The cable TV business just had its worst year ever, according to Wall Street media analysts Craig Moffett and Michael Nathanson. Providers of TV, broadband and phone communications lost 687,000 subscribers during Q3, they wrote in a recent note to investors. They gained 574,000 new ones, for a net loss of 113,000, according to the LA Times:

"The pay-TV industry has reported its worst 12-month stretch ever," Moffett and Nathanson wrote.

The TV and broadband business is stuck in a suicidal business model, the pair suggests. Although the cable and broadband business is losing customers, its total revenues are rising. The remaining customers are paying higher prices for ever-more costly bundles of premium TV channels and high-speed internet access.

The cord-cutters are the ones who can no longer afford it all.

At Business Insider, we're currently interested in the theory that cord-cutters are a threat to both cable TV and broadband web providers because it is now so much easier to use free wifi provided by businesses, campuses and some cities.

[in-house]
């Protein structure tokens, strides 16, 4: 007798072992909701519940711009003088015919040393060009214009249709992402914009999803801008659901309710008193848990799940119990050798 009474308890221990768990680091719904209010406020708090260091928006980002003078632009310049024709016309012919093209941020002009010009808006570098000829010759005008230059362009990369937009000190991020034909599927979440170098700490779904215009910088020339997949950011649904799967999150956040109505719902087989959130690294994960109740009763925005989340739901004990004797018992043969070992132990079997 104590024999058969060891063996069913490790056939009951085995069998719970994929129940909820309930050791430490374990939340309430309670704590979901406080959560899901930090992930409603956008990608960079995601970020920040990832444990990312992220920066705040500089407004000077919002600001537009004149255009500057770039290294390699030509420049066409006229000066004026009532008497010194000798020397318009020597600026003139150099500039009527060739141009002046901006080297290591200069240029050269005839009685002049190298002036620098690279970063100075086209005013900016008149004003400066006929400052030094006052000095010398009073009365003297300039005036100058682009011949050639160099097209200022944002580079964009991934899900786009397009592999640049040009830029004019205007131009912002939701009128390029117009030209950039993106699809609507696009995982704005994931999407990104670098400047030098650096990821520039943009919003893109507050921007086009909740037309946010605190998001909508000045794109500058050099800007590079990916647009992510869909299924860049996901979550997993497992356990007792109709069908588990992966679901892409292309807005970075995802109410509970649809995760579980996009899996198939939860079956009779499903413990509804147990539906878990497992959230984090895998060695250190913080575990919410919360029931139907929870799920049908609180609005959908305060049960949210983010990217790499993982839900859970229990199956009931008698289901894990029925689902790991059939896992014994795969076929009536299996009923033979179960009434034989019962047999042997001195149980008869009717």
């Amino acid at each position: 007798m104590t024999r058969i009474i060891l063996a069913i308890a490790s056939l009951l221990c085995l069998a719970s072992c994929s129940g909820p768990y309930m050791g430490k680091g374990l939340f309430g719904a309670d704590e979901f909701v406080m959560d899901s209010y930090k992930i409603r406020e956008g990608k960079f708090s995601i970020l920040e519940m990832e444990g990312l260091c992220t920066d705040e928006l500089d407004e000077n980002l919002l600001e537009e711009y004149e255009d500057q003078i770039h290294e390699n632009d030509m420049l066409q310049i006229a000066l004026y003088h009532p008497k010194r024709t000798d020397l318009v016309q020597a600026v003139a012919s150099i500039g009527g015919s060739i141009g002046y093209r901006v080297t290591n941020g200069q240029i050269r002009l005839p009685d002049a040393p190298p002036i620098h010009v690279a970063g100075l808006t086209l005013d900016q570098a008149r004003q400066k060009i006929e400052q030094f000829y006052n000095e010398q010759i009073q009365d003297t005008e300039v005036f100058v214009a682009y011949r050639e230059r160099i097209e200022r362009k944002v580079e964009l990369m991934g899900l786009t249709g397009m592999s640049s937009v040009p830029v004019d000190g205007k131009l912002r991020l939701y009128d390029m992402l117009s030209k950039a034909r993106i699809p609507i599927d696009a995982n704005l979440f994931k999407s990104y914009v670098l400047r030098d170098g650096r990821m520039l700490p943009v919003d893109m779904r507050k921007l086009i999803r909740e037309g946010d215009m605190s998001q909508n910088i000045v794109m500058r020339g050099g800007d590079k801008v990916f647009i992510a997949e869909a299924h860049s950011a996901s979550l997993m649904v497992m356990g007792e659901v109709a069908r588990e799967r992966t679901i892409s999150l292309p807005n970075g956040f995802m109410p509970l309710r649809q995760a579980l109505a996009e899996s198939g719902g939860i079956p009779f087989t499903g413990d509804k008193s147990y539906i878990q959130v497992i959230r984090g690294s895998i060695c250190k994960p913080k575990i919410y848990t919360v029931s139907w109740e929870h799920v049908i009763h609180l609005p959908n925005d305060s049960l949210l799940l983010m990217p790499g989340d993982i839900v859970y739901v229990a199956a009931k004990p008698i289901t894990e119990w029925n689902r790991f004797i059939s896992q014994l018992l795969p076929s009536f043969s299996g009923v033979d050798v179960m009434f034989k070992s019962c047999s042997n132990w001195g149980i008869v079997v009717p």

In the meantime, the cable TV industry is pursuing a pricing model that is killing off its own customers, Moffett and Nathanson suggest:

"Of course, the fact that pay-TV revenue is still rising smartly is part of the problem," Moffett and Nathanson wrote. "We have always argued that cord-cutting is an economic phenomenon, not a technological one. ... Pay-TV revenue growth reflects rapid pay-TV pricing growth and that is precisely the problem. Rapidly rising prices are squeezing lower-income consumers out of the ecosystem."

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